You studied English and Welsh at university. Do you read and write often in Welsh? Do you think and write differently in a second language, in terms of style?
I read in Welsh, as well as in French and German, but there’s a rhythm to thought that comes out in your writing, and mine was calibrated in those early lessons of my grandfather’s to seventeenth-century English prose. So I stick with that for creativity and expression, and just use Welsh – which I love as a language – for more everyday communication.
What is your all-time favourite non-climbing book, and why?
Impossible question! Montaigne’s Essais; King Lear; Little Dorrit; both parts of Goethe’s Faust; Der Schimmelreiter; Yeats’s poems; The Woodlanders for the texture of its prose; The Princess Casamassima; Thoreau’s Journals; Synge’s The Aran Islands; Hannah Arendt’s On Revolution; Simone Weil’s Waiting on God; Cormac McCarthy’s Border Trilogy; Camus’s writings on north Africa; Chaucer’s Troilus and Criseyde; Sir Gawain and the Green Knight; Mansfield Park; Reich’s Die Massenpsychologie des Faschismus; The Old Wives’ Tale; Henry Wiliamson’s Flax of Dream tetralogy; anything by W.H. Hudson; Richard Jefferies’ last essays…They’d all be contenders, among thousands more.
I chose The Aran Islands when I was on Radio Four’s A Good Read a few years ago. Actually you’re given a shortlist to choose from so I took the Synge and my fellow panelist, Marina Warner, went for Robert Graves’ The Greek Myths, whilst the presenter, Sara Lefanu, opted for one of those airport bricks by Maeve Binchy – Evening Class, which we both had to read. It was dire, and when it came to the point where that was under discussion, we tore it to pieces, having been very polite and enthusiastic about each others’ choices. Sara had booked a table for lunch at a Clifton restaurant (the programme’s recorded in Bristol). When we’d finished recording she told us she wouldn’t be joining us, brusquely informed us that the BBC had an account there to which we could charge the bill, and to restrict ourselves to one bottle of wine each. I was delighted.
Fiction or non-fiction? Which do you find yourself reading more of?
Probably I don’t now read enough fiction – not many contemporary novelists appeal and some of the popular ones I find completely antipathetic. Ian McEwan, for example, turns my stomach. Apart from fiction I read a lot of poetry, plenty of nature and environmental books, and also biographies. I’ve just finished reading for the second time Ian Kershaw’s monumental two-volume biography of Hitler – very salutary in the current political context. If Brexit goes through, in twenty years’ time some historian will produce Theresa May and the Triumph of the Will: A Twenty-first Century National Tragedy.
'In writing about any human activity, we should surely stress the human side of it as much as the activity itself. Indeed, it has always been the characters you meet through the sport who are its chief attraction for me.' - On and Off the Rocks. You researched 17th century political biography and seem particularly interested in writing about the lives of others (The Villain, Menlove, Shipton & Tilman and Snowdon: Biography of a Welsh Mountain). What do you enjoy about reading and writing biographies?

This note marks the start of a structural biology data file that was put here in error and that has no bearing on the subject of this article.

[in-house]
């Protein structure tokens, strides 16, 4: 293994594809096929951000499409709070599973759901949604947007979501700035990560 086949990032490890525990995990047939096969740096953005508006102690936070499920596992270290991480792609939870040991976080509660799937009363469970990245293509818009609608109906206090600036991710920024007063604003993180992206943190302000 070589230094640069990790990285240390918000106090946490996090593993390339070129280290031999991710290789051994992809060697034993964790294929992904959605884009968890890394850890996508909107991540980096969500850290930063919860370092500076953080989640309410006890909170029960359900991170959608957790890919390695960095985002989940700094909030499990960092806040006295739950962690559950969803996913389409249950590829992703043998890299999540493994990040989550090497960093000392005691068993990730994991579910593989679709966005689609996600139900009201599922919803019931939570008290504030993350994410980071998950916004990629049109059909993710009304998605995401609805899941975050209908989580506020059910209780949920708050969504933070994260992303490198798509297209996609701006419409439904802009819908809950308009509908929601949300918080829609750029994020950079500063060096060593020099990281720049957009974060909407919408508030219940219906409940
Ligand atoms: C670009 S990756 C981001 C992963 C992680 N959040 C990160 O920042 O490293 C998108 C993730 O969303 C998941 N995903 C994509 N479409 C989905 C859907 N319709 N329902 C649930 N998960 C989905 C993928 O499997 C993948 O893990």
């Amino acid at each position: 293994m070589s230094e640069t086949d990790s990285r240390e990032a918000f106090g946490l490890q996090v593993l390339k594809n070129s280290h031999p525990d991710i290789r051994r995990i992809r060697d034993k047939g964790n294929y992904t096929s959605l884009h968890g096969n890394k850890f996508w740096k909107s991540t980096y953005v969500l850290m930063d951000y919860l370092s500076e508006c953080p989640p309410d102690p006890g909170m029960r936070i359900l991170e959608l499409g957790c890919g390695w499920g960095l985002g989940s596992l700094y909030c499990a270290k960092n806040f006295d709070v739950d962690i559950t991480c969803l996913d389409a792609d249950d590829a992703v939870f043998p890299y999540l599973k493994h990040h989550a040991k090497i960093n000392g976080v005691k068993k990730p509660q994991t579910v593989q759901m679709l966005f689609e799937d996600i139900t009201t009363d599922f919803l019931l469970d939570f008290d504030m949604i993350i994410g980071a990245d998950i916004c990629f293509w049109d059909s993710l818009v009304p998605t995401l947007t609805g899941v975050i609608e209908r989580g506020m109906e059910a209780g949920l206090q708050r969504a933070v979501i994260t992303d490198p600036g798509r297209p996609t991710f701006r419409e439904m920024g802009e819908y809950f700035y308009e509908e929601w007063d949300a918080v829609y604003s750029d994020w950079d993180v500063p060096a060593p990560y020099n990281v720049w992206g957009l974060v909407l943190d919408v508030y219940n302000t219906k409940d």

That’s simple – the understanding imparted when a biographer truly engages with a subject. That’s what I enjoy about writing them. You’ll often find perceptions challenged, too, and that’s all to the good if soundly argued and justified by the facts.
Robert Macfarlane claimed that as a writer, you are 'closest in temperament' to WH Murray in the introduction to The Climbing Essays. Would you agree? How much has Murray's work influenced your writing?
If Robber Macpurloin said that, he must have borrowed it from somewhere. As to Bill Murray, he was very supportive and encouraging to me as a writer, and his own writing I’ve always admired. He so well conveys the atmosphere of activity among the Scottish mountains, and temperamentally I do feel kinship with his Romanticism. Others can do the sniggering. I’ll just revel in his roseate glows. Obviously, if you have an example like that before you, it gives you a sort of liberty…
Who else has inspired your writing from the world of mountain literature? Menlove Edwards must feature!
He does, as still by far the most subtle and acute of rock-climbing writers. But his own life-story transcends the writing, and has a kind of mythic grandeur. The way his phrases acted as counterpoint to my own activity on rock was pretty stimulating: “The mind made up, it only remained to go – not always an easy thing to do!” Said the voice in my head, time and again… It’s interesting to look back from more than thirty years now on the pressures that were working against me publishing that book. Despite abounding in closet gays, climbing at that time was profoundly homophobic, and my openness about Menlove was not unanimously approved, particularly among an older generation.
Who is your favourite non-climbing/mountaineering author?
Your question asks for the writer not the work, and the one to whom I feel most kinship is probably William Hazlitt, the great radical essayist.